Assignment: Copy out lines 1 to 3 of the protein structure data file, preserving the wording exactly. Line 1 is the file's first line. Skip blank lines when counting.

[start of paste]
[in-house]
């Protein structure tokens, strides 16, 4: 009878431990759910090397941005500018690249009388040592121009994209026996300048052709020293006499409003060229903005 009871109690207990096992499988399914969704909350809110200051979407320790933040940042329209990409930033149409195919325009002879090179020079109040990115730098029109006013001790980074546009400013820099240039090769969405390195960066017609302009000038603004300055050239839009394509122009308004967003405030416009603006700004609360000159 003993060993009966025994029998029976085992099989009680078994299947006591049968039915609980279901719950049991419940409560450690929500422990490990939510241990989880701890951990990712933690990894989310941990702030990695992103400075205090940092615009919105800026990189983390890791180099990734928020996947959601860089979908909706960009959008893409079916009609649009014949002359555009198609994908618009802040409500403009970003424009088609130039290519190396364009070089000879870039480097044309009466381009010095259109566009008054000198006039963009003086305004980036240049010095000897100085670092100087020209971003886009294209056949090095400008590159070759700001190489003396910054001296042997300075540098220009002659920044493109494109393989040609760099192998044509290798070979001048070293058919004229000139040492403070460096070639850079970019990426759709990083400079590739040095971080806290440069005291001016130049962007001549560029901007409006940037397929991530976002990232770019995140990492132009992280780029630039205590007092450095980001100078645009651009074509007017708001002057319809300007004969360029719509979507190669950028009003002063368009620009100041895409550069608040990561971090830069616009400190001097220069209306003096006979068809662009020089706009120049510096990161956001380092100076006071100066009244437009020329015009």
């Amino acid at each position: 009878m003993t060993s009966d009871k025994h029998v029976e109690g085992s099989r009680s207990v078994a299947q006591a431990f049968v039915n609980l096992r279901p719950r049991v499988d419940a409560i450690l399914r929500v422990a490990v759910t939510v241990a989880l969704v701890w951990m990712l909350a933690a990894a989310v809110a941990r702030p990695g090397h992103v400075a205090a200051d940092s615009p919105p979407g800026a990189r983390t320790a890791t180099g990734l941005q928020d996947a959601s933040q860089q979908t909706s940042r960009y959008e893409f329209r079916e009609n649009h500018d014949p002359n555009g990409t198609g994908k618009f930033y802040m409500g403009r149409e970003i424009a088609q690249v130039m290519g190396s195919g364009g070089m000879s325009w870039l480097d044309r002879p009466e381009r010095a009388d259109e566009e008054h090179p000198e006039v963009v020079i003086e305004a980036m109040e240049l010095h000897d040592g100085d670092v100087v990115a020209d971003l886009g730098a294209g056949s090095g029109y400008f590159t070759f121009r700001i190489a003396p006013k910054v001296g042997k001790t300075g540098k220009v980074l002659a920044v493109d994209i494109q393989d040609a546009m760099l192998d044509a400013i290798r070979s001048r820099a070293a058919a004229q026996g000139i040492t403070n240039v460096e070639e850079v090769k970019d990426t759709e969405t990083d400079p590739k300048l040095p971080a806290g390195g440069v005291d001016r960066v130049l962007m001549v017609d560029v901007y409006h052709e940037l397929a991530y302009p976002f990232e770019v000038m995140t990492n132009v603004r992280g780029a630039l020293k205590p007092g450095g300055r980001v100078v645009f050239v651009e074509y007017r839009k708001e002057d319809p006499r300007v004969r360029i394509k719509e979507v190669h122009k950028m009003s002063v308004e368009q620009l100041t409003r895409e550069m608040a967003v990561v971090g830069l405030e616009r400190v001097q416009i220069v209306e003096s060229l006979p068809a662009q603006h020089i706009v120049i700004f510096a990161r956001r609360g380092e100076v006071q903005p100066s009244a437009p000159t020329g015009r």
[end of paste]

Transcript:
[in-house]
């Protein structure tokens, strides 16, 4: 009878431990759910090397941005500018690249009388040592121009994209026996300048052709020293006499409003060229903005 009871109690207990096992499988399914969704909350809110200051979407320790933040940042329209990409930033149409195919325009002879090179020079109040990115730098029109006013001790980074546009400013820099240039090769969405390195960066017609302009000038603004300055050239839009394509122009308004967003405030416009603006700004609360000159 003993060993009966025994029998029976085992099989009680078994299947006591049968039915609980279901719950049991419940409560450690929500422990490990939510241990989880701890951990990712933690990894989310941990702030990695992103400075205090940092615009919105800026990189983390890791180099990734928020996947959601860089979908909706960009959008893409079916009609649009014949002359555009198609994908618009802040409500403009970003424009088609130039290519190396364009070089000879870039480097044309009466381009010095259109566009008054000198006039963009003086305004980036240049010095000897100085670092100087020209971003886009294209056949090095400008590159070759700001190489003396910054001296042997300075540098220009002659920044493109494109393989040609760099192998044509290798070979001048070293058919004229000139040492403070460096070639850079970019990426759709990083400079590739040095971080806290440069005291001016130049962007001549560029901007409006940037397929991530976002990232770019995140990492132009992280780029630039205590007092450095980001100078645009651009074509007017708001002057319809300007004969360029719509979507190669950028009003002063368009620009100041895409550069608040990561971090830069616009400190001097220069209306003096006979068809662009020089706009120049510096990161956001380092100076006071100066009244437009020329015009």
């Amino acid at each position: 009878m003993t060993s009966d009871k025994h029998v029976e109690g085992s099989r009680s207990v078994a299947q006591a431990f049968v039915n609980l096992r279901p719950r049991v499988d419940a409560i450690l399914r929500v422990a490990v759910t939510v241990a989880l969704v701890w951990m990712l909350a933690a990894a989310v809110a941990r702030p990695g090397h992103v400075a205090a200051d940092s615009p919105p979407g800026a990189r983390t320790a890791t180099g990734l941005q928020d996947a959601s933040q860089q979908t909706s940042r960009y959008e893409f329209r079916e009609n649009h500018d014949p002359n555009g990409t198609g994908k618009f930033y802040m409500g403009r149409e970003i424009a088609q690249v130039m290519g190396s195919g364009g070089m000879s325009w870039l480097d044309r002879p009466e381009r010095a009388d259109e566009e008054h090179p000198e006039v963009v020079i003086e305004a980036m109040e240049l010095h000897d040592g100085d670092v100087v990115a020209d971003l886009g730098a294209g056949s090095g029109y400008f590159t070759f121009r700001i190489a003396p006013k910054v001296g042997k001790t300075g540098k220009v980074l002659a920044v493109d994209i494109q393989d040609a546009m760099l192998d044509a400013i290798r070979s001048r820099a070293a058919a004229q026996g000139i040492t403070n240039v460096e070639e850079v090769k970019d990426t759709e969405t990083d400079p590739k300048l040095p971080a806290g390195g440069v005291d001016r960066v130049l962007m001549v017609d560029v901007y409006h052709e940037l397929a991530y302009p976002f990232e770019v000038m995140t990492n132009v603004r992280g780029a630039l020293k205590p007092g450095g300055r980001v100078v645009f050239v651009e074509y007017r839009k708001e002057d319809p006499r300007v004969r360029i394509k719509e979507v190669h122009k950028m009003s002063v308004e368009q620009l100041t409003r895409e550069m608040a967003v990561v971090g830069l405030e616009r400190v001097q416009i220069v209306e003096s060229l006979p068809a662009q603006h020089i706009v120049i700004f510096a990161r956001r609360g380092e100076v006071q903005p100066s009244a437009p000159t020329g015009r």